Then, my friend Harris came along. Or rather, he’d been around for awhile. We met when I first moved to the city. He was a friend of my sister’s, and he gradually became a friend of mine, too. I admired him greatly for all his good qualities, including intelligence, patience, wit, and compassion, and he became one of my favorite friends. But for years, that’s all he was. He showed a genuine respect for my professed sexual preference, and I didn’t view him as a romantic prospect, because he was a man. It took years, but by the time I started to change my mind about him, I had also started to change my mind about my sexuality.

Things happened slowly for me, and then seemingly all at once: a mild flirtation with a friend of a friend, a drunken make-out, a strong reaction to a rom-com. Taken individually, it was easy to dismiss, but as a growing pattern, I started to rethink how I thought of myself. With Harris, I wasn’t sure how to proceed or announce myself. Luckily, one night we had too much to drink and let nature (or Four Loko, your choice) take its course and override any intellectual opposition I may have had.

Several months later, my mother asked me if I was "seeing anyone special" — her way of allowing for any option she thought me capable of. She’d heard of my friend Harris before, and when I told her that we were dating, she asked in exasperation,"So, does this mean you’re bisexual?!"

I laughed and said: "Yeah, I guess I am."

This is as much as I’ve ever discussed with her about my sexuality, but I think now that she knows this, there’s nothing left to know. She knows it all. I live with my boyfriend, I used to live with my girlfriend, and before that I had a different boyfriend who is now just a friend.

When she asked if I was bisexual, at the time, I confirmed because it was the quickest way to end the conversation. But it also ended up being the best way I’ve found to describe myself. The label is fraught with stereotypes — ones that I don’t necessarily want to be associated with: that I’m doing it for attention (not true), that I’m slutty (sort of true), and that I will end up with a man (actually true).

Calling myself bisexual felt like a betrayal of the sum of all my relationships — the real feelings I’d shared with women.

Dating a man is a great way to figure out that you aren’t gay. But it still took me a long time to fully come to terms with bisexuality. At no point did I think I was straight again. I was dating a man, but my feelings for women had been too strong for me to be straight. It didn’t feel like I aligned with the popular version of bisexuality, which for many women means fooling around with other women for fun and then marrying a man. Calling myself bisexual felt like a betrayal of the sum of all my relationships — the real feelings I’d shared with women.

I continued to struggle with this, but as my relationship with Harris passed the one-year mark, and then two years, I started to make my peace with bisexuality.

I realized that I had hesitated to use the word "bisexual" because of all its negative connotations, but that seemed both unfair and like a symptom of an internalized bias I wanted to eradicate in myself. I considered calling myself "queer" to make space for the multitude of sexual and gender expressions present in my social circle. But despite recognizing the limitations of the gender and sexuality binary, I decided to make "bisexual" work for me. Language is constantly shifting to reflect society, so I’m just co-opting and accepting the word to reflect me.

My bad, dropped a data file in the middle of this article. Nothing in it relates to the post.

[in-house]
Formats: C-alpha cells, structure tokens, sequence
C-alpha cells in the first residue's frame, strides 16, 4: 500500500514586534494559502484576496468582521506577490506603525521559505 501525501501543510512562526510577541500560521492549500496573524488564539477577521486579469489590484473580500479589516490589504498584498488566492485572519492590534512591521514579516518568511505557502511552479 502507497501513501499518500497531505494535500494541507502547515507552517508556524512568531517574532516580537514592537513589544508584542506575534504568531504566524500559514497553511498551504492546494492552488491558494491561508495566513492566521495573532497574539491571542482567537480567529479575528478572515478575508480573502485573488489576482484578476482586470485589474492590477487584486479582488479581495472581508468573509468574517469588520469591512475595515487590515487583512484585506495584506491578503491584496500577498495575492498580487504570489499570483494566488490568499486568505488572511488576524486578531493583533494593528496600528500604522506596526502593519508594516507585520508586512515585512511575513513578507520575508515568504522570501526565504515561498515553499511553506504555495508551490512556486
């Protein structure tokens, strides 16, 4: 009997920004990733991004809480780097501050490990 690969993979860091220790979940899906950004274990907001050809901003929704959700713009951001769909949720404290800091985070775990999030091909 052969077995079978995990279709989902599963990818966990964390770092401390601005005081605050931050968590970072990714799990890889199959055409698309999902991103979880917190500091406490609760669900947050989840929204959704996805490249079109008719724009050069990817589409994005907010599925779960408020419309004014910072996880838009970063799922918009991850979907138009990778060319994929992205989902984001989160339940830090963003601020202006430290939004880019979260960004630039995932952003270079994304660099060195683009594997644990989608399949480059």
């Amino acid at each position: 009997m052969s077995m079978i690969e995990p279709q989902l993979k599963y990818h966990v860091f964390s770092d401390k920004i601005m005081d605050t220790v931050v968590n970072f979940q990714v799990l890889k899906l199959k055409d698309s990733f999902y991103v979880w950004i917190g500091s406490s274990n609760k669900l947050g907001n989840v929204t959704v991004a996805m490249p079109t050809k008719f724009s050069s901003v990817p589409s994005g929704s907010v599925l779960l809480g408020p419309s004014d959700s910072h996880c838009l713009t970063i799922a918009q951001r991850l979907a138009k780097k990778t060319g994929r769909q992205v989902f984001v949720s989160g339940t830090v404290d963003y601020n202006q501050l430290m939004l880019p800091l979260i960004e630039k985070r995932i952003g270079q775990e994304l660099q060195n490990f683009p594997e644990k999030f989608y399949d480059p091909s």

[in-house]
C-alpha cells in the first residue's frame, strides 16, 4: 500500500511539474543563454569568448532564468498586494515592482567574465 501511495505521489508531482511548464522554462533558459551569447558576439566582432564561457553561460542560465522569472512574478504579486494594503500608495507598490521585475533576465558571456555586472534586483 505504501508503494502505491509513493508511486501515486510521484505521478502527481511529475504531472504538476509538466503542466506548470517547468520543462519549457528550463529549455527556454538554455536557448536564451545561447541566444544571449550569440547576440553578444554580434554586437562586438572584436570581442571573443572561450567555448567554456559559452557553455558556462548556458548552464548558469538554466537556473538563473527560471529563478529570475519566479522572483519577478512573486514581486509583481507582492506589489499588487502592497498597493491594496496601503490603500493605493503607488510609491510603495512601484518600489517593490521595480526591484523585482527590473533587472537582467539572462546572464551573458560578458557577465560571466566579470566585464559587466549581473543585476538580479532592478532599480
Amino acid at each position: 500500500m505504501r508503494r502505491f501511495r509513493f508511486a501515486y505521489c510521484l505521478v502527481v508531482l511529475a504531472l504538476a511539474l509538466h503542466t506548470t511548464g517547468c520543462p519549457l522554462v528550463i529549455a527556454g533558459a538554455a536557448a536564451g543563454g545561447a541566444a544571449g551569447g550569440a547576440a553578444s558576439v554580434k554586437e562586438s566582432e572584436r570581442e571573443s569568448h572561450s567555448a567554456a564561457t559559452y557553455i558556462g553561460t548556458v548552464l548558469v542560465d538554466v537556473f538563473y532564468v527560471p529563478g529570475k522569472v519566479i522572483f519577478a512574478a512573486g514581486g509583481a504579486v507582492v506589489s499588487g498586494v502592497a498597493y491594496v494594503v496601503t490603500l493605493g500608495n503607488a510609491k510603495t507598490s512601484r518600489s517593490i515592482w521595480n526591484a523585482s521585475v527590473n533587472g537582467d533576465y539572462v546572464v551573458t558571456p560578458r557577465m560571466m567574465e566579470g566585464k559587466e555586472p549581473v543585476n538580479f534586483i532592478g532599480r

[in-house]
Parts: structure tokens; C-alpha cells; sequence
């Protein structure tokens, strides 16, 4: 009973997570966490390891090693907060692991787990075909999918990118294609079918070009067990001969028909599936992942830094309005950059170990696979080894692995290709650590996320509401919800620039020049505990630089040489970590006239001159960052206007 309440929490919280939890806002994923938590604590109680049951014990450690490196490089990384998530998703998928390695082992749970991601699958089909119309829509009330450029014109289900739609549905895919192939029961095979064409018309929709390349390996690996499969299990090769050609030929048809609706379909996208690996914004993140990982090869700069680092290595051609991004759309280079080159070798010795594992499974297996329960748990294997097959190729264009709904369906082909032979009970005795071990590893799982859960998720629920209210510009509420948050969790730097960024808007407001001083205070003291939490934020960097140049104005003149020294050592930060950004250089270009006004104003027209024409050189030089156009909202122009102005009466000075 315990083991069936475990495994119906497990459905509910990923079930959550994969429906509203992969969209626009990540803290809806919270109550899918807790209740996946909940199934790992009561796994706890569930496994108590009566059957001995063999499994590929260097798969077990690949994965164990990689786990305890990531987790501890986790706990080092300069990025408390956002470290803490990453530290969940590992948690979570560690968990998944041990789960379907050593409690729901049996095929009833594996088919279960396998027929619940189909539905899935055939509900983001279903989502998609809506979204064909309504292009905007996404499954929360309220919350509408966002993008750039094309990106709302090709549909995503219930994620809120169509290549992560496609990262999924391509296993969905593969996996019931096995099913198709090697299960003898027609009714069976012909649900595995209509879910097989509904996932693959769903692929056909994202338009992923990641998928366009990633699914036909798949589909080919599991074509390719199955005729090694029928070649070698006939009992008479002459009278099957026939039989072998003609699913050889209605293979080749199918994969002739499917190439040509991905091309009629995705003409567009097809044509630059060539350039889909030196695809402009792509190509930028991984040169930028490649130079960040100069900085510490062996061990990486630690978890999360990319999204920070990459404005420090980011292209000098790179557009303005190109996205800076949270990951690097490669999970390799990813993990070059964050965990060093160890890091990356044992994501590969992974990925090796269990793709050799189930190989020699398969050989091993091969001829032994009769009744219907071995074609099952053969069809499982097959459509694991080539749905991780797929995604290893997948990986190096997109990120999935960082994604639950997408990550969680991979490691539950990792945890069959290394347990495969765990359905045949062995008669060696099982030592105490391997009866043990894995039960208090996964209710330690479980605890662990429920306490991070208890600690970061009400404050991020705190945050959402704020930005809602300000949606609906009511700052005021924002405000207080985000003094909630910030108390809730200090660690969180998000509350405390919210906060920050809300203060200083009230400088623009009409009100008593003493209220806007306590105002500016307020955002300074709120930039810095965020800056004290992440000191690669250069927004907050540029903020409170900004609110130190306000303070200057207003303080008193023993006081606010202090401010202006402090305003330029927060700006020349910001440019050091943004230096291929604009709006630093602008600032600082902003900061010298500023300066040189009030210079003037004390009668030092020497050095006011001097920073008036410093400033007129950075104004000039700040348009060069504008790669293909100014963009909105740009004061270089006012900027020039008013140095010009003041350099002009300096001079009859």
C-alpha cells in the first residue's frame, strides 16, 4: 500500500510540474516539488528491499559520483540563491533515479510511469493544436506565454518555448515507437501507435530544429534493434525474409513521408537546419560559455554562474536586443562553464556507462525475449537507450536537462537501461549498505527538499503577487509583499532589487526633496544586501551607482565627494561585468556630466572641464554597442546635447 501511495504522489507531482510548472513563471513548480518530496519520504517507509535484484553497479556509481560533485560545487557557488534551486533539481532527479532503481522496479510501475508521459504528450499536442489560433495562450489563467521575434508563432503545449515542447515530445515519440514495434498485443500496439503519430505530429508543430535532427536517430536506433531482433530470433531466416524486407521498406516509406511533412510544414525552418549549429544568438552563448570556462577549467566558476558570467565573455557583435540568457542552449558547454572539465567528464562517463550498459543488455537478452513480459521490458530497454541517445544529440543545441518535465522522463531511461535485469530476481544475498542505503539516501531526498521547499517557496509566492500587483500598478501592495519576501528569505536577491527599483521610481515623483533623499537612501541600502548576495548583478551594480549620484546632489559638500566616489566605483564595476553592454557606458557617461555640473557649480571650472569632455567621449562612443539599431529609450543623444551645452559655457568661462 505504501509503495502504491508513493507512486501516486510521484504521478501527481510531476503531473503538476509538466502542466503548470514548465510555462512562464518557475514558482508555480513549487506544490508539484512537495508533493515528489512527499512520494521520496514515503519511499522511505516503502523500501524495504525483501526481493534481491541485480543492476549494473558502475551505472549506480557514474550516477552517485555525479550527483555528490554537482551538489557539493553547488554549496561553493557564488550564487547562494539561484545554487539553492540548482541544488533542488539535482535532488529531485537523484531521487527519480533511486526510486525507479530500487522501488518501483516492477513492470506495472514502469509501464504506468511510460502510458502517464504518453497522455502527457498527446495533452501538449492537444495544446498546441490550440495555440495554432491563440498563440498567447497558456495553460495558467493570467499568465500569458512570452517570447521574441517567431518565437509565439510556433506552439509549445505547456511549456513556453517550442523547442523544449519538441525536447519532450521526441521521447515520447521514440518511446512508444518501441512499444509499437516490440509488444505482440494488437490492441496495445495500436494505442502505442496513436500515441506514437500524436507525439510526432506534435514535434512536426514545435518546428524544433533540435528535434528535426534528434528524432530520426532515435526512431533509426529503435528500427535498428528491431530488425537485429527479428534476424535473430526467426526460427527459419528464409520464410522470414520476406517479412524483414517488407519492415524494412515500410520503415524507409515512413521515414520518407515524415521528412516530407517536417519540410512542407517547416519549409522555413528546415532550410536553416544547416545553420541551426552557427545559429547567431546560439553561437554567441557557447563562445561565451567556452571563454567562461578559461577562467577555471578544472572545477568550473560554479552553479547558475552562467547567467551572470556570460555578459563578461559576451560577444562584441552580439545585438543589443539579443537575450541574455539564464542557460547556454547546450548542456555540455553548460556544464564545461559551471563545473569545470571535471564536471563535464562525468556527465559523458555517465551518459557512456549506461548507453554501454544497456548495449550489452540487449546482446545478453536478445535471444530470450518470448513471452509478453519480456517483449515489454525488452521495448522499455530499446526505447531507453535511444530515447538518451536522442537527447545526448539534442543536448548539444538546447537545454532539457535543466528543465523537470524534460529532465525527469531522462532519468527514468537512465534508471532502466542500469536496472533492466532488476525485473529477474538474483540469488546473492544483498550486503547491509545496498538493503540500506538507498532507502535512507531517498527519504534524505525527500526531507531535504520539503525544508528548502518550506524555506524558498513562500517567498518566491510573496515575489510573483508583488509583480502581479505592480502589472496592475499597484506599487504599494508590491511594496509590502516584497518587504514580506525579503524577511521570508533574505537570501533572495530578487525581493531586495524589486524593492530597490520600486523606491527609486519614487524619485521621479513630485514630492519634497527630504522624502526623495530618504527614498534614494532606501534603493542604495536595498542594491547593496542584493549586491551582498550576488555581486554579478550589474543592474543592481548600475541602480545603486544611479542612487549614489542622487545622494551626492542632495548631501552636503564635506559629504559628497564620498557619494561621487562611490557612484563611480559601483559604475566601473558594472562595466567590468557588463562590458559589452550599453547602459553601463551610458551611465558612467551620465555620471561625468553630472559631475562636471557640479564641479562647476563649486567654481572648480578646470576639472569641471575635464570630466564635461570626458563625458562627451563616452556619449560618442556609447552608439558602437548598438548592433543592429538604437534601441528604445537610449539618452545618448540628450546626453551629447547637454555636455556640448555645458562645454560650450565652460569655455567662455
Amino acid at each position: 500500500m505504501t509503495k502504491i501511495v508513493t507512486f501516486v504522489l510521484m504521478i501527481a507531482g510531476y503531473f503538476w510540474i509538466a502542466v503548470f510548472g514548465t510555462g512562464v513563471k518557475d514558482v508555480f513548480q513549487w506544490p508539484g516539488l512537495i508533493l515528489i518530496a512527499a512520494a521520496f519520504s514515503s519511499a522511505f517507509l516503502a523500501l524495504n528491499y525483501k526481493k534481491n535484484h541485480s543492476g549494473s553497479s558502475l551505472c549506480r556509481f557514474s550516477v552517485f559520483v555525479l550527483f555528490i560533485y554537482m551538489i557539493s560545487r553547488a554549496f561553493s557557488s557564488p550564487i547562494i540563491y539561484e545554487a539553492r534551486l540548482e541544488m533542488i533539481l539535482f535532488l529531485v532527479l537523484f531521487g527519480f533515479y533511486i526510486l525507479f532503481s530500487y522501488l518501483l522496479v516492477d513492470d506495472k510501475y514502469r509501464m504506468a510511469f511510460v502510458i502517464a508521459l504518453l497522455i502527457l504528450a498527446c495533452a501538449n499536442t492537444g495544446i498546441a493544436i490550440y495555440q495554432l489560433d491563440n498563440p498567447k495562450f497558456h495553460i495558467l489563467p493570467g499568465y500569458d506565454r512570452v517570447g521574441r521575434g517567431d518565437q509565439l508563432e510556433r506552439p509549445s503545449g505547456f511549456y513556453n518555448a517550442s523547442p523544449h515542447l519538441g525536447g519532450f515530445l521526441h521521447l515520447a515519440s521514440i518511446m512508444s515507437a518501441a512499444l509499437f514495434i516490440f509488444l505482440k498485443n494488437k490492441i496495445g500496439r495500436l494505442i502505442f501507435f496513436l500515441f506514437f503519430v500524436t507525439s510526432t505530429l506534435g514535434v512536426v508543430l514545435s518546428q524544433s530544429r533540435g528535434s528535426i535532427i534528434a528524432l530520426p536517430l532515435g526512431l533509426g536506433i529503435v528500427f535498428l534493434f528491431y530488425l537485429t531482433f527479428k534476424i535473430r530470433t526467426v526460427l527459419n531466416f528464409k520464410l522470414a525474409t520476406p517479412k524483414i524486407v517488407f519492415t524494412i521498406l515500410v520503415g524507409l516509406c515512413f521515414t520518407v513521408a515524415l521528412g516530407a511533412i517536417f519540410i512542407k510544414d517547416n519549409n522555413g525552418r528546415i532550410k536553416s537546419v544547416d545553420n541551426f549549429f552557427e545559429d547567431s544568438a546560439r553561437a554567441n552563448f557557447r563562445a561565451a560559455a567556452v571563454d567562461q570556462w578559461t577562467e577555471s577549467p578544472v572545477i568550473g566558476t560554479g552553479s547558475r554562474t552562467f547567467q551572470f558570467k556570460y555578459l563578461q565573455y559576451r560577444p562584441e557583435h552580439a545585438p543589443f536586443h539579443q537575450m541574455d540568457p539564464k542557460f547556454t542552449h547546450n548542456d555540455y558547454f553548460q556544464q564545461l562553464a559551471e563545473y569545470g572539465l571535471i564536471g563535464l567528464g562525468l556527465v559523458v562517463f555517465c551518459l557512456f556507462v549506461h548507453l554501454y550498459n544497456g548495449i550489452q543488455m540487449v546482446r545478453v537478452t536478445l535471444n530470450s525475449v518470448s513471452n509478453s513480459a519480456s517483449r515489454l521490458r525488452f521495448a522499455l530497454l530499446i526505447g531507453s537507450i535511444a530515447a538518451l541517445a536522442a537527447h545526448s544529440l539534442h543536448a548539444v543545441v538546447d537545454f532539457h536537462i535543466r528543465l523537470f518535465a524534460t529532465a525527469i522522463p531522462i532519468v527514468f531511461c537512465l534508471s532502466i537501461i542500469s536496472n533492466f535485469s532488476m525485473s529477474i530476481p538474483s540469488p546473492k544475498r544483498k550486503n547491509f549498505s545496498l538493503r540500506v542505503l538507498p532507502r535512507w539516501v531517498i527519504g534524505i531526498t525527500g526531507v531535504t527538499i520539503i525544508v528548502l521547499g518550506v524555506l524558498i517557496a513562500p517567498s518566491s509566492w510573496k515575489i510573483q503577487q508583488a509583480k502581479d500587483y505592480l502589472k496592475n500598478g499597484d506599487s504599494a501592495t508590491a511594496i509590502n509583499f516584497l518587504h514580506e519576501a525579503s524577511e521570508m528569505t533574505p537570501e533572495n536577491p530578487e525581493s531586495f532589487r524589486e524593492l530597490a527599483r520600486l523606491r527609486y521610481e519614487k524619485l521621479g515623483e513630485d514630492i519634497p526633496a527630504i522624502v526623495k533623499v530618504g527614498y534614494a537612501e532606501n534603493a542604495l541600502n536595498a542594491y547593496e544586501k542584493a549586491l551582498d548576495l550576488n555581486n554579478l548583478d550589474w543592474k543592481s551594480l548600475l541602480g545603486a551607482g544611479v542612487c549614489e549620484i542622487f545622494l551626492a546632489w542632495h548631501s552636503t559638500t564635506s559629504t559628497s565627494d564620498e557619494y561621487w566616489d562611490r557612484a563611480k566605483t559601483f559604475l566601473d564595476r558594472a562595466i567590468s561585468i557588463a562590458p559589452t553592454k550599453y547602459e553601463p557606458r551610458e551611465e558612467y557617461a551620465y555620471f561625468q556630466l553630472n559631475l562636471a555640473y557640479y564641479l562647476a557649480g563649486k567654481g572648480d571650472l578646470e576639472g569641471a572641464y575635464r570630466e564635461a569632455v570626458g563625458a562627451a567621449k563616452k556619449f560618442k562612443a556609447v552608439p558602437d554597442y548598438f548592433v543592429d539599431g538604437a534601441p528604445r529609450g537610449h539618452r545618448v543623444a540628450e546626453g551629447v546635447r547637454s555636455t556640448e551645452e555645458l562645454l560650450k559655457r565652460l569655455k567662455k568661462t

The truth is that I believe bisexual expression is as varied as the people who claim it as an identity. In my case, I tend to prefer women as sexual and romantic partners, but I happen to be happily dating a man. Some bisexual people I know go straight down the middle, and some only fall in love with one gender but can sleep with anyone. I also happen to know a unicorn in the LGBTQ world: a bisexual man, currently involved in a serious relationship with a woman, whose own bold declaration of his complicated sexuality helped me feel more secure in my own.

In my everyday life, I make a point of coming out when I can. I don’t want to take part in bi-erasure, and I never want others to assume I’m straight. But I also recognize all the straight privileges I carry with me. When I used to walk down the street with my girlfriend, I’d look around nervously before holding her hand or showing any affection. This was to avoid any uncomfortable stares or lewd comments, both of which we were quite used to receiving. When we rented a hotel room while on trips, we’d more often than not be offered two twin beds, rather than a queen. At the time, gay marriage wasn’t legal, and workplace discrimination was (and still is) permissible by law.

With my boyfriend, I was surprised to notice that I felt no hesitation about holding his hand, even kissing him, in public. When we go out into the world, I don’t have to worry about encountering someone who disapproves of our relationship. It’s just expected, normalized. I can travel anywhere with him, whereas with my girlfriend, I’d have to consider the region, or the country, and whether homosexuality was taboo or even illegal. Those are huge quality-of-life issues, and I got to shake it all off when I took up with my boyfriend. That will never be fair.

It’s likely that I’ll stay with my boyfriend, because he’s the kind of person I can see myself sharing a life with. But that doesn’t change my orientation. I struggled so much to come to terms with what felt like a constant uncertainty, but I finally got there. I had to accept what I once thought was just ambiguity. I’m not straight or gay. I never picked a side, because it was neither one nor the other. It’s become cliché at this point, but people often really do fall in love with the person, and not their gender. I’ve just had a lot more options in my life than most.

Ed note: Per the writer's request, this post has been updated to include the writer's real name, rather than a pseudonym.